Divorce often puts financial strain on one or both parties involved, especially when child support is part of the financial agreement. On top of this, life circumstances may eventually change, leaving some parents in a difficult financial situation wondering how they will hold up their end of the agreement to make sure their child is taken care of.
Now that we are in the home stretch of 2020 and entering into the holiday season, it can be a stressful time of year, and especially stressful for divorced couples who share custody of their child(ren). Regular child custody schedules are something that must be solidified before a divorce is finalized, but holiday custody schedules are a different story.
Abuse in a marriage can come in many forms. It can range from physical to financial or sexual, and can include behaviors that impact the mental or emotional well-being of a person. It’s especially challenging for a person to stand up against a spouse or walk away from them and can take tremendous willpower.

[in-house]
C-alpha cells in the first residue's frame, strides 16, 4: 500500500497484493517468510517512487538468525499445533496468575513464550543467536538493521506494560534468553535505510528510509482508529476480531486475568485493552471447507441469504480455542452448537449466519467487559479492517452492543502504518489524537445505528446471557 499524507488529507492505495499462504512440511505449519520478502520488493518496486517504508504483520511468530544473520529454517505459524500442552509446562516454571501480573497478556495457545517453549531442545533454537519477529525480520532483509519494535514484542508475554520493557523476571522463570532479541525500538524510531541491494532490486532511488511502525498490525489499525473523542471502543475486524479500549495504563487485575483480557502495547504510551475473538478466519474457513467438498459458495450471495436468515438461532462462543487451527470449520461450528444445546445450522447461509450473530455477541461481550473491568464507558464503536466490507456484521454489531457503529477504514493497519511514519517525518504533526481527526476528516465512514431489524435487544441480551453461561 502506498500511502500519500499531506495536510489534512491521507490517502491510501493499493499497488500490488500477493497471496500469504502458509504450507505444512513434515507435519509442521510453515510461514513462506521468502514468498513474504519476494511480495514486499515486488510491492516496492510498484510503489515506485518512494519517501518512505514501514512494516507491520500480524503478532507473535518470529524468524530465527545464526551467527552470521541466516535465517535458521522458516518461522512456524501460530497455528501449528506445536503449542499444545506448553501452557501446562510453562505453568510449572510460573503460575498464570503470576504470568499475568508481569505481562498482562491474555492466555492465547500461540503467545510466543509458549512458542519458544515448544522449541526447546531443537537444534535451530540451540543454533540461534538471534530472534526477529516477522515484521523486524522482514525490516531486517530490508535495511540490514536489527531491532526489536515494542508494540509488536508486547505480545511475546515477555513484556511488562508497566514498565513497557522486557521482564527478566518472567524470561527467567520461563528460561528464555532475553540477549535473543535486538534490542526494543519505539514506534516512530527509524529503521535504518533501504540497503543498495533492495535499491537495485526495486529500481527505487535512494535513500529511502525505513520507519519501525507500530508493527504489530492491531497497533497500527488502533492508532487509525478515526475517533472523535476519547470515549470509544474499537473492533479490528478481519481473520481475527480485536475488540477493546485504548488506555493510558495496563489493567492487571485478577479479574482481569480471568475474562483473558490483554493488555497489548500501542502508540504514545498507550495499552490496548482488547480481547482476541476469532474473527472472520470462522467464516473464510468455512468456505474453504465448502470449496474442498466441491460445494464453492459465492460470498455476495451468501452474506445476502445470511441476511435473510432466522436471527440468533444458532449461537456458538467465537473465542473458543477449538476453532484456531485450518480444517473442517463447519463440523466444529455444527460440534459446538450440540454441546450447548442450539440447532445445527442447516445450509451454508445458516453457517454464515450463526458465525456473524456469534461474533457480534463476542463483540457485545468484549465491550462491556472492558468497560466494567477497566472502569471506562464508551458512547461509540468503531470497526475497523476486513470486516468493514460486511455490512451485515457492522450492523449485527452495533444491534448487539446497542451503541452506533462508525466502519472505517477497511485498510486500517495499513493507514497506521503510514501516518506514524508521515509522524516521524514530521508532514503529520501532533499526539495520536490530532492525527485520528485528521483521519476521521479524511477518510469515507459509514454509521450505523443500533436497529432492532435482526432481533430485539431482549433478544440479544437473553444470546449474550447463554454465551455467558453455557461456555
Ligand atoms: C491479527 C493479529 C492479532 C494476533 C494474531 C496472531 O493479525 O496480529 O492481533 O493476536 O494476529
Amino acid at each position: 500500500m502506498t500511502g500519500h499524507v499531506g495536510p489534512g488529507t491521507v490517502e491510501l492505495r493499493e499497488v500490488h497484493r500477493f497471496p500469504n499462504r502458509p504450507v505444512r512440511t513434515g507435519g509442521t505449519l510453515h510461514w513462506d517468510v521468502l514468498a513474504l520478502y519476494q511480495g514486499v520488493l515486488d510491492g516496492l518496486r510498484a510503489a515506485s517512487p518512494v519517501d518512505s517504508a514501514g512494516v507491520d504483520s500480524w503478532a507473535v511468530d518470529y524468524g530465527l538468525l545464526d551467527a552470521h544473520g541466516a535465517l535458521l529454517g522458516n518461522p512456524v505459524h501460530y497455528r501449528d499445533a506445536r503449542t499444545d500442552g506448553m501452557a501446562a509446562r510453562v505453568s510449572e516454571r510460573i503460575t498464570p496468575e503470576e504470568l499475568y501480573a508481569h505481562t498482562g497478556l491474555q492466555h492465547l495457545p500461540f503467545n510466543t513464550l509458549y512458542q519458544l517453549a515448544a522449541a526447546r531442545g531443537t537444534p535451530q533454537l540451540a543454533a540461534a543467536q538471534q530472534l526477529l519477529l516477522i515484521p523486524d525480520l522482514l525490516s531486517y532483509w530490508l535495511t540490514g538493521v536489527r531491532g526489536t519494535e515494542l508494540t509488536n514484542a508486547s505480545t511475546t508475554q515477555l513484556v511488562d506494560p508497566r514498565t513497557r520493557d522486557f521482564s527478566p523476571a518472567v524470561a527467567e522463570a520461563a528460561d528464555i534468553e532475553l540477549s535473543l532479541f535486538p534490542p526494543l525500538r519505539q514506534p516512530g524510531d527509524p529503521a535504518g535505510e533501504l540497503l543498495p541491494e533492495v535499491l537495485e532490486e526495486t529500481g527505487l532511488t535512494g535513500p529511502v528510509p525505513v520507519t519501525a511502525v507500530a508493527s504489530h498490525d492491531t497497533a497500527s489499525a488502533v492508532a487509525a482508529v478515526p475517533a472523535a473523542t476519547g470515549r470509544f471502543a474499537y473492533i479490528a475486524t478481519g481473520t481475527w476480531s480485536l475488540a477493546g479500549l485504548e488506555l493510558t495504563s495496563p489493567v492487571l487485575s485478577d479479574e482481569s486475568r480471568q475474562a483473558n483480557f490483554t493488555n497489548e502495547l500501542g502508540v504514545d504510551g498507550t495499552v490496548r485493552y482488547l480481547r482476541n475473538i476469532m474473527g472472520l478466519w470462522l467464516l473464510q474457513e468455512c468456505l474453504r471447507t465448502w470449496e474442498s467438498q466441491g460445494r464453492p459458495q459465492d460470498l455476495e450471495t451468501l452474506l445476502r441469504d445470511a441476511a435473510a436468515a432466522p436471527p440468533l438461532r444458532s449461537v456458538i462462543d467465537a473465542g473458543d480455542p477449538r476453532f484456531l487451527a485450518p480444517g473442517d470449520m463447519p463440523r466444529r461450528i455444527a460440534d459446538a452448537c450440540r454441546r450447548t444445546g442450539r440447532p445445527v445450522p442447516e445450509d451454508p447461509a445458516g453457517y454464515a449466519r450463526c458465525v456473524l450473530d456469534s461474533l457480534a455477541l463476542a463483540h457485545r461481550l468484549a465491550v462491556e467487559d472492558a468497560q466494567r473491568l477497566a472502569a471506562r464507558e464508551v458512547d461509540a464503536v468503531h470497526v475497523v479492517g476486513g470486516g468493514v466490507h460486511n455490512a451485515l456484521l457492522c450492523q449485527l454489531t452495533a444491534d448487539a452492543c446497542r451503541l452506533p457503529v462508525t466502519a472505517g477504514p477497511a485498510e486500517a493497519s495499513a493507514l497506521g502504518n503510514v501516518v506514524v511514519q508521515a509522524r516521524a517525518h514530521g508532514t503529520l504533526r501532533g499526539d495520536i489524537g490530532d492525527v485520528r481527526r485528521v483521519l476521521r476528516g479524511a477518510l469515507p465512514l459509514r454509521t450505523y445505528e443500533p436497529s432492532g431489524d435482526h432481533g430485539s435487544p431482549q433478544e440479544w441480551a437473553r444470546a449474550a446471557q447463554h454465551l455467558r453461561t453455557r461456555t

Whether someone is currently enduring abuse from his/her spouse, or has walked away from the marriage and is looking to get a divorce, having evidence of this abuse is essential. Given its multifaceted nature, it can be worth gathering different types of evidence. For today’s discussion, we’re looking at ways one can document and gather evidence of abuse.
When a marriage is on shaky ground and divorce is on the table, it can feel like the end of the world especially when younger children are involved. While all children go through unique challenges when parents divorce, infants have additional needs and considerations that parents should take into account when splitting up.